This gorgeous tea container was hand-thrown by Daniel Steenstra at Beach Artware in the mid-1970s. It is glazed in a glossy lead-based orange, with a glaze known as grey star around the top. There is no maker’s mark. Height 15cm.
Long before I found this piece, I had heard about orange Beach Artware. Peter and Eva Beach and their successful pottery were a bit of a legend. Through most of the 1970s they made thousands of kitchen storage jars and salt pigs - and they hit a sweet spot in the market, especially with their orange.
Sadly, Beach Artware lasted for less than ten years. Peter had severe arthritis and died when he was only 42 years old. Not long after, Eva sold the business.
A few years back, I tracked down Eva and her daughter Sharon Codlin. Ev Williams and I were fortunate to be able to interview them before Eva in her turn passed away.
Above: Sharon Beach Codlin (left) and the late Eva Beach in 2015. Eva is holding one of the original lamp bases made in the family garage in the early 1970s. Photo V Monk.
This is what Eva and Sharon Beach told us. It is quite a long story but hopefully worth reading.
Aucklander Peter Beach began making kitchenware in his Henderson garage in the very early 1970s. He had been working at Crown Lynn as a glaze chemist until his arthritis forced him out of a job.
Peter recruited Daniel Steenstra, also from Crown Lynn, as his potter and designer and they soon had an order for 1500 lamp bases for a New Zealand chain store. There were two shapes, both modelled by Steenstra then slipcast.
Lamp bases - the first products from Beach Artware. The shape on the left was later adapted to make imposing salt and pepper shakers. Height 14 cm.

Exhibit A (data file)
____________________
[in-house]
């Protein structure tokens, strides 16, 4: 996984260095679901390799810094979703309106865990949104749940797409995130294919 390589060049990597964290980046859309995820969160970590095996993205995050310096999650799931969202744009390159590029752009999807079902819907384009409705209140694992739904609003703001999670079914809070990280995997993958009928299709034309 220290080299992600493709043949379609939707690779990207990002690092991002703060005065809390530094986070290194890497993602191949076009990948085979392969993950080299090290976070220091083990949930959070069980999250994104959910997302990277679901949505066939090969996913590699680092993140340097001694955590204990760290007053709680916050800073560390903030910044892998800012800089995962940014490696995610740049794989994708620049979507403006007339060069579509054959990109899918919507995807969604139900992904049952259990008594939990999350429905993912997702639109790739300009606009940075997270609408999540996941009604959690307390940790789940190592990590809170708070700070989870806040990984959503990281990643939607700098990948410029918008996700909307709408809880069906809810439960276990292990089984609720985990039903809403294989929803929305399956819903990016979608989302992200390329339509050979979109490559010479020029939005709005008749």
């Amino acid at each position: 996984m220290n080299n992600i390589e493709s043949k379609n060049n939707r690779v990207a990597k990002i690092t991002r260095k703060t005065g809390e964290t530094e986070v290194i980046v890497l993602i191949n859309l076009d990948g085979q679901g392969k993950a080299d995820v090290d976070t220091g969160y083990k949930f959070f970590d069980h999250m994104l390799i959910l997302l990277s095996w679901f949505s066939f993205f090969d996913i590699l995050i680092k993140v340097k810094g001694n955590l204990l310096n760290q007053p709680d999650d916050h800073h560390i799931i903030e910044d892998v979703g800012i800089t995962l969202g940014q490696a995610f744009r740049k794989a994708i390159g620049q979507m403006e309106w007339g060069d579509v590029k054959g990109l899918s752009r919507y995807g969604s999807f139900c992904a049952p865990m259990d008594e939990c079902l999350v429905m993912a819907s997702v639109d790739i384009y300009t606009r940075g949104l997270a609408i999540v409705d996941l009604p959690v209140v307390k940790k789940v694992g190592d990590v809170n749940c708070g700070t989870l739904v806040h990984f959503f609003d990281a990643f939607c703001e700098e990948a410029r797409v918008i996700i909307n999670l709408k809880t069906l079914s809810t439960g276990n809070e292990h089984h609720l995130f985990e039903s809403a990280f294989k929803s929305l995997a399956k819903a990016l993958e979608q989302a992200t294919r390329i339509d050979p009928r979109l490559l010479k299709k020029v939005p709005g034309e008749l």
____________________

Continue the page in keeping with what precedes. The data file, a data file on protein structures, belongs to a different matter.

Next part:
Peter Beach and Daniel Steenstra then began making hand-thrown kitchen containers and within weeks they were so busy that Peter’s wife Eva and their 15-year-old daughter Sharon both joined the new enterprise. Before long they outgrew the garage and moved to a factory at 2A Rabone St in Henderson.
Peter Beach in the mid-1970s. Photo courtesy of the Beach family.
At its peak Beach Artware operated from three adjoining factory buildings with 13 staff. A team of production throwers made up to 600 hand-potted pieces a day, plus hundreds more pots were slipcast in moulds. At a conservative estimate, 4000 pieces of Beach Artware were churned out every week.
This was a prosperous business. Peter and Eva built a stylish Spanish-style house complete with a swimming pool on ten acres in Kaukapakapa.
During those early days Peter told a local newspaper that Eva was the business brain. ‘She’s co-director of the company, company secretary, sales director, kiln loader, packer, delivery girl.’ Eva ran the office and did the accounts, as well as her hands-on roles. Peter was the technical expert with overall management of the factory. He made most of the moulds for the castware and, importantly, he made glazes.
Beach orange-glazed ware was a runaway success. Peter had begun experimenting with orange at Crown Lynn, but didn’t get it into production until after he set up his own business. At first he made a rich matt orange with uranium oxide, but then the Government banned uranium imports and he changed to a glossy lead-based orange. The two glazes are quite easy to tell apart.